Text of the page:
A case-control investigation of the relation between hyperlipidaemia and calcific aortic valve stenosis
- aDepartment of Cardiology, The Royal Infirmary, Huddersfield, UK, bDepartment of Chemical Pathology, cThe Surgery, Marsh Gardens, Honley, UK
- Dr Wilmshurst, The Royal Shrewsbury Hospital, Shrewsbury SY3 8XQ, UK.
- Accepted 11 August 1997
Objective To investigate the relation of hyperlipidaemia to calcific aortic valve stenosis.
Design A case-control study designed to detect a clinically relevant difference in the fasting plasma concentrations of total cholesterol between the groups at the 5% level with a power of 90%. Predefined subgroup analyses were based on presence of significant coronary disease and valve morphology (that is, bicuspid or tricuspid).
Setting A district general hospital.
Subjects 20 patients with severe calcific aortic stenosis and 20 controls.
Results Mean (SD) fasting plasma total cholesterol in patients with aortic stenosis was 0.79 (1.50) mmol/l greater than in the controls (p = 0.029). The magnitude of differences between patients with aortic stenosis and controls was similar whether the patients had coronary artery disease (0.78 (1.73) mmol/l) or not (0.80 (1.37) mmol/l). The presence of a stenosed tricuspid aortic valve was associated with a significant increase in plasma cholesterol (1.70 (0.87) mmol/l, p = 0.012). For bicuspid valves the degree of elevation of plasma cholesterol was less and not statistically significant.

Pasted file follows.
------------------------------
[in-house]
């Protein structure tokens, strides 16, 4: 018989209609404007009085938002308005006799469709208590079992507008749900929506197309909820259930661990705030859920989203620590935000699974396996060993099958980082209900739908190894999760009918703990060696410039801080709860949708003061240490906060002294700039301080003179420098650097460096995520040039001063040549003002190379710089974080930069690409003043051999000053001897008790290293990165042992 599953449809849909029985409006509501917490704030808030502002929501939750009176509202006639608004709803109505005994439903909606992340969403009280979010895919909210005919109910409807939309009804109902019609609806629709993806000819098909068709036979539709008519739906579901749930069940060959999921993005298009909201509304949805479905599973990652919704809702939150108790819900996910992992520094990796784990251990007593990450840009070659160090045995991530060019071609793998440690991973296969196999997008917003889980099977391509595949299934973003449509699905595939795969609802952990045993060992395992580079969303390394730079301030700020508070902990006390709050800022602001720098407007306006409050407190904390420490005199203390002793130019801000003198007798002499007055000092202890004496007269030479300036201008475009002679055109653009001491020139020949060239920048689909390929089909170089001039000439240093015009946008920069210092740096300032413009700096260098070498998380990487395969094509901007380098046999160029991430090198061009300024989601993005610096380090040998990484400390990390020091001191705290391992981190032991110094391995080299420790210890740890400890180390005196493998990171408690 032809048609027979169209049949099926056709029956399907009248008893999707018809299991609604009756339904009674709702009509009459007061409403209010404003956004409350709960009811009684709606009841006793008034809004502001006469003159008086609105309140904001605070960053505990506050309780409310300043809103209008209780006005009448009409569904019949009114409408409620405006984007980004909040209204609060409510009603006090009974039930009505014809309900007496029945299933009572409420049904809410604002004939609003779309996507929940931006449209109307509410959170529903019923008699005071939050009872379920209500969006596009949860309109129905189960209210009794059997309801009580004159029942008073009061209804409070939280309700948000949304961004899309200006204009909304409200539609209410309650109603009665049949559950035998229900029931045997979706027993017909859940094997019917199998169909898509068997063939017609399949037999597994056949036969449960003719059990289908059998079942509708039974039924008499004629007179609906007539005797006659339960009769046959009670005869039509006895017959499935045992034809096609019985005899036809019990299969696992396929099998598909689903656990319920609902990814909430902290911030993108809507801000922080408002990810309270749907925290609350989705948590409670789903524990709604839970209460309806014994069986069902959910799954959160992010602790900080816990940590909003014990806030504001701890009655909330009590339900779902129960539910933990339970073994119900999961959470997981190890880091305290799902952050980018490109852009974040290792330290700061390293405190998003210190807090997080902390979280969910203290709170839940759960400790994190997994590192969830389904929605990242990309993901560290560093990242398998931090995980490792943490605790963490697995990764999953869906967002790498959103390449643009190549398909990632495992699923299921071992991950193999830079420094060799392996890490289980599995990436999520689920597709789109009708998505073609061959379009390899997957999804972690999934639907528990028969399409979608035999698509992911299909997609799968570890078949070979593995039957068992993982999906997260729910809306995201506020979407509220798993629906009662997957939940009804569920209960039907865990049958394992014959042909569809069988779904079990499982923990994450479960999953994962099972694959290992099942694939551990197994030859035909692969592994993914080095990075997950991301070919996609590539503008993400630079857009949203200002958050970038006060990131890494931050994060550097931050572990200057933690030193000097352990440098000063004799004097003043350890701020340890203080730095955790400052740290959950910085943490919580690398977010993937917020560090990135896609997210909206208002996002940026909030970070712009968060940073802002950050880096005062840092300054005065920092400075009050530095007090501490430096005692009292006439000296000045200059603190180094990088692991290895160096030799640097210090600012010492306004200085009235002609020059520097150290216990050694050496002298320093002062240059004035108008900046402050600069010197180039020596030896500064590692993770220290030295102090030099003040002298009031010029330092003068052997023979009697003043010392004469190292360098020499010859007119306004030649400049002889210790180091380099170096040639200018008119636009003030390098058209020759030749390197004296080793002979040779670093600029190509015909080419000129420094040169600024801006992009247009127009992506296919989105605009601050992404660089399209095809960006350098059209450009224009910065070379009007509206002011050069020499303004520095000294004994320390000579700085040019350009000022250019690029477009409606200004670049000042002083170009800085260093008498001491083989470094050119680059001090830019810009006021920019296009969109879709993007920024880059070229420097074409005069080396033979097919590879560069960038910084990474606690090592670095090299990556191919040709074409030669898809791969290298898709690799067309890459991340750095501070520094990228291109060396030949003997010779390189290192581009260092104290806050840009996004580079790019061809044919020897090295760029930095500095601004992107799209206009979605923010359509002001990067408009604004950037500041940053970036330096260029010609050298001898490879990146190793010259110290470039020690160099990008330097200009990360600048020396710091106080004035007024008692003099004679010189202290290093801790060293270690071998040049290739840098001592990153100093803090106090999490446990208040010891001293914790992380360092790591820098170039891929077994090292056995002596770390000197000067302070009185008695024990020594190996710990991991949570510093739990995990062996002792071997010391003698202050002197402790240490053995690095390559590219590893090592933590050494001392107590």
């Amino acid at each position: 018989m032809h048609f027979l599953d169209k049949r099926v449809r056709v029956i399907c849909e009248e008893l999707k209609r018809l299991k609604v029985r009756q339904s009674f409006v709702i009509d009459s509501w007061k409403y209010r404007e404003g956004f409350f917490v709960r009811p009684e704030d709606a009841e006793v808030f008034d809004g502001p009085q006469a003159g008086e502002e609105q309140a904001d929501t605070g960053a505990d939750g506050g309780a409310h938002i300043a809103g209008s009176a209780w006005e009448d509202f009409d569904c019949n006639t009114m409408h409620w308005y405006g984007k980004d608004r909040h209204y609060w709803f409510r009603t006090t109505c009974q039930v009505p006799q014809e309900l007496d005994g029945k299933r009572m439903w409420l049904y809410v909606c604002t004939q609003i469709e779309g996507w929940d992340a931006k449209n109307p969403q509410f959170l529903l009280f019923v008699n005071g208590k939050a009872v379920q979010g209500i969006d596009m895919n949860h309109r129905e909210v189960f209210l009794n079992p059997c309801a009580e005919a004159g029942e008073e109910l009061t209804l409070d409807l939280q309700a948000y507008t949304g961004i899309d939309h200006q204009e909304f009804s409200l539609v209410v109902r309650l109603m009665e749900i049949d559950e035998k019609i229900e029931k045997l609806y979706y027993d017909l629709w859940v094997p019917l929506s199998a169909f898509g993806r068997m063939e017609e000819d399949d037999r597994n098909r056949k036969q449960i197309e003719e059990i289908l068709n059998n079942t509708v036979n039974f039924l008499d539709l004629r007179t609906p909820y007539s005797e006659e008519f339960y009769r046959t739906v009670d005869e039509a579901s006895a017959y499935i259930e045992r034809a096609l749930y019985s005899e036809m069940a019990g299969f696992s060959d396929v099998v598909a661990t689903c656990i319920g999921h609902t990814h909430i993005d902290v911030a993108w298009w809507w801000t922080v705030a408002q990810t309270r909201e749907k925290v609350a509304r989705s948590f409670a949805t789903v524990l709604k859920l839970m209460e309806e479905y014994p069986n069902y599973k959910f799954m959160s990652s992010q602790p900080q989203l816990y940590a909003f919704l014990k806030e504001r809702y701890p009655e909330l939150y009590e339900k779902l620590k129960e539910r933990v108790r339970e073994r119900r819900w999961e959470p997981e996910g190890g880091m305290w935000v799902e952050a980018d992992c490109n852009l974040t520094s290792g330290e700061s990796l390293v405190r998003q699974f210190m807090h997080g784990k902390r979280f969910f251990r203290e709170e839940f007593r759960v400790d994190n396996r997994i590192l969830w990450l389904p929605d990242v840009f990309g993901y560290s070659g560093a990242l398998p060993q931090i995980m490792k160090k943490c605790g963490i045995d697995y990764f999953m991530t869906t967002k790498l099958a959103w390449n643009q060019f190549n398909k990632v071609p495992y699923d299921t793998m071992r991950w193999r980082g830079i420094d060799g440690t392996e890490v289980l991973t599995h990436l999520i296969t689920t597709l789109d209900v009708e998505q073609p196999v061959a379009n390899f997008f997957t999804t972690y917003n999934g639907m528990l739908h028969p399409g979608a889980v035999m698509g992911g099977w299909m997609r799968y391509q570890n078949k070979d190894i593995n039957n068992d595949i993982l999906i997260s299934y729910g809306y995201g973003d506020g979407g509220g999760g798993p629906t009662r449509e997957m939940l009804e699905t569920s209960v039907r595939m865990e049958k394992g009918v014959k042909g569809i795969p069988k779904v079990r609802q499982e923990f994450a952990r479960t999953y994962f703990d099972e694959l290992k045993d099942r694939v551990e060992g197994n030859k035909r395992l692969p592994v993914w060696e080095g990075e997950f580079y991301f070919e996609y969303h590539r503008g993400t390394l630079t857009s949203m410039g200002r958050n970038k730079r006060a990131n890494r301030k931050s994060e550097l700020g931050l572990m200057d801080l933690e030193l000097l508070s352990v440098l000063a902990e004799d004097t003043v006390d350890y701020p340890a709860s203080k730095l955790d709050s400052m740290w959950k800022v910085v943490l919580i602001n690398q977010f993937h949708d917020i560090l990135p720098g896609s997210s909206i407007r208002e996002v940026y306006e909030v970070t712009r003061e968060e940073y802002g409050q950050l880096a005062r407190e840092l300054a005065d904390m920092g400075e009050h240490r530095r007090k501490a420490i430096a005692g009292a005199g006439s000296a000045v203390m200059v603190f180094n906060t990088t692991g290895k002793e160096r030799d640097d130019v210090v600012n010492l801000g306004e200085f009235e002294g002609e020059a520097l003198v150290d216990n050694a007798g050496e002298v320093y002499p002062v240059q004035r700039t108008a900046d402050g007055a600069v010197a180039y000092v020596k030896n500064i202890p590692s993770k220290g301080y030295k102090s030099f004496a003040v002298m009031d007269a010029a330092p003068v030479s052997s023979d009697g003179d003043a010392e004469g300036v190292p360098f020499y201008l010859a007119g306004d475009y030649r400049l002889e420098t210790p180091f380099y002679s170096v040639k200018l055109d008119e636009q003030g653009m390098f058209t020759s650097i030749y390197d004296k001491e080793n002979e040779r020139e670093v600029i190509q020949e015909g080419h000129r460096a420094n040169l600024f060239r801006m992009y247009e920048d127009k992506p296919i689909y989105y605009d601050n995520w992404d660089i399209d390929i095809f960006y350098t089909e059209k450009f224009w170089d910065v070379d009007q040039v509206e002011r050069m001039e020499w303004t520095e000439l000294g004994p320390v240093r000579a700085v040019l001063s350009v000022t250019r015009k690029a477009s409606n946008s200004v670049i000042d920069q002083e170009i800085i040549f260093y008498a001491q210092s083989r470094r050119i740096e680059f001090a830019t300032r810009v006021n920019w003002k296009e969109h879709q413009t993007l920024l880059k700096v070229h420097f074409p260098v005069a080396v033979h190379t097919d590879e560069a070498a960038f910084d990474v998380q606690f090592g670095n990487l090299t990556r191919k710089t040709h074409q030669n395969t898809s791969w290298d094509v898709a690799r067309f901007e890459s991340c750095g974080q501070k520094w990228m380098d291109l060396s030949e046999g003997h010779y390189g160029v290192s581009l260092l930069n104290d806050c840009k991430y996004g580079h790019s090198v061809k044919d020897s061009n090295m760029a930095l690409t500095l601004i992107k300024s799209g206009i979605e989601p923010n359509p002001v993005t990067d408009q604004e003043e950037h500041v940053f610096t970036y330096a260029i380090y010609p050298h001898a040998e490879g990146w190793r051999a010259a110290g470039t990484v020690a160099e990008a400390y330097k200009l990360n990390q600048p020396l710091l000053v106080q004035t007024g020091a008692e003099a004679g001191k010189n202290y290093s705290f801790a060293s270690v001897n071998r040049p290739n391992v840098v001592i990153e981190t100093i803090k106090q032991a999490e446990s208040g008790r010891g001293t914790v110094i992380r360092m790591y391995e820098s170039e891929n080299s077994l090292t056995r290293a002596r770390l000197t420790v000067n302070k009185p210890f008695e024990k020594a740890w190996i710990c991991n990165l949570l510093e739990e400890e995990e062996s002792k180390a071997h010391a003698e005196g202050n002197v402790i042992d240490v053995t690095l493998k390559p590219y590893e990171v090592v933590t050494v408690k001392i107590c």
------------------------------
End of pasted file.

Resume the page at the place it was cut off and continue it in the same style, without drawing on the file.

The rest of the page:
Conclusions Calcific aortic stenosis is associated with hypercholesterolaemia, especially when the valve is tricuspid. Further studies are necessary to confirm that the relation is causal. This finding may have implications for measures to prevent the most common cause of cardiac valve replacement in the developed world.